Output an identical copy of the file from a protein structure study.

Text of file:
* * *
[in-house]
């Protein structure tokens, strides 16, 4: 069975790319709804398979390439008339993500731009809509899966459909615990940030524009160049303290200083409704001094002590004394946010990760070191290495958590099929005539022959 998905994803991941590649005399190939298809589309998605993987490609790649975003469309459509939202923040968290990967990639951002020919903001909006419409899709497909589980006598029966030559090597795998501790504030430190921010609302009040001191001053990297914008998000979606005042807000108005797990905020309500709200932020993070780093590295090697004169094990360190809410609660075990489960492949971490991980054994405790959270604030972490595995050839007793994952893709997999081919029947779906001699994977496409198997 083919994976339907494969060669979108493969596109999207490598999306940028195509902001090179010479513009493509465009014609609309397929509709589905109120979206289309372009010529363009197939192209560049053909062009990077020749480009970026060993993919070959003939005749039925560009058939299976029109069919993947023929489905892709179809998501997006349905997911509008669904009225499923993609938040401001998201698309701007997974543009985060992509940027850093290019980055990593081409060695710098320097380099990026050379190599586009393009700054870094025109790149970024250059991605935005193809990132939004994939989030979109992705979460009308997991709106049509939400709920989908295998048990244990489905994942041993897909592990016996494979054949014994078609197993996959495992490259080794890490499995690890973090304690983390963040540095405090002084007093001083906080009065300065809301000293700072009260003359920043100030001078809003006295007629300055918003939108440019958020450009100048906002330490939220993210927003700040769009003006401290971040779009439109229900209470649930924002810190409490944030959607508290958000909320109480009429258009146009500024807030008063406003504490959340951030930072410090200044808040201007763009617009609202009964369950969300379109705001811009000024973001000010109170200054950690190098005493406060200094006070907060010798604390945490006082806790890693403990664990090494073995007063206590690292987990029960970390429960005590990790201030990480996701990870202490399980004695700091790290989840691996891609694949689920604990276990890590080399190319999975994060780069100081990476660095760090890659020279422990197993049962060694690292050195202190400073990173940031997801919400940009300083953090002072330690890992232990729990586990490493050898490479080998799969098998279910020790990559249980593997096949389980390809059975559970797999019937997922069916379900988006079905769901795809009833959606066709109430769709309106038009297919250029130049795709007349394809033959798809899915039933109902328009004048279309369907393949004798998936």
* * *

[in-house]
């Protein structure tokens, strides 16, 4: 069975790319709804398979390439008339993500731009809509899966459909615990940030524009160049303290200083409704001094002590004394946010990760070191290495958590099929005539022959 998905994803991941590649005399190939298809589309998605993987490609790649975003469309459509939202923040968290990967990639951002020919903001909006419409899709497909589980006598029966030559090597795998501790504030430190921010609302009040001191001053990297914008998000979606005042807000108005797990905020309500709200932020993070780093590295090697004169094990360190809410609660075990489960492949971490991980054994405790959270604030972490595995050839007793994952893709997999081919029947779906001699994977496409198997 083919994976339907494969060669979108493969596109999207490598999306940028195509902001090179010479513009493509465009014609609309397929509709589905109120979206289309372009010529363009197939192209560049053909062009990077020749480009970026060993993919070959003939005749039925560009058939299976029109069919993947023929489905892709179809998501997006349905997911509008669904009225499923993609938040401001998201698309701007997974543009985060992509940027850093290019980055990593081409060695710098320097380099990026050379190599586009393009700054870094025109790149970024250059991605935005193809990132939004994939989030979109992705979460009308997991709106049509939400709920989908295998048990244990489905994942041993897909592990016996494979054949014994078609197993996959495992490259080794890490499995690890973090304690983390963040540095405090002084007093001083906080009065300065809301000293700072009260003359920043100030001078809003006295007629300055918003939108440019958020450009100048906002330490939220993210927003700040769009003006401290971040779009439109229900209470649930924002810190409490944030959607508290958000909320109480009429258009146009500024807030008063406003504490959340951030930072410090200044808040201007763009617009609202009964369950969300379109705001811009000024973001000010109170200054950690190098005493406060200094006070907060010798604390945490006082806790890693403990664990090494073995007063206590690292987990029960970390429960005590990790201030990480996701990870202490399980004695700091790290989840691996891609694949689920604990276990890590080399190319999975994060780069100081990476660095760090890659020279422990197993049962060694690292050195202190400073990173940031997801919400940009300083953090002072330690890992232990729990586990490493050898490479080998799969098998279910020790990559249980593997096949389980390809059975559970797999019937997922069916379900988006079905769901795809009833959606066709109430769709309106038009297919250029130049795709007349394809033959798809899915039933109902328009004048279309369907393949004798998936």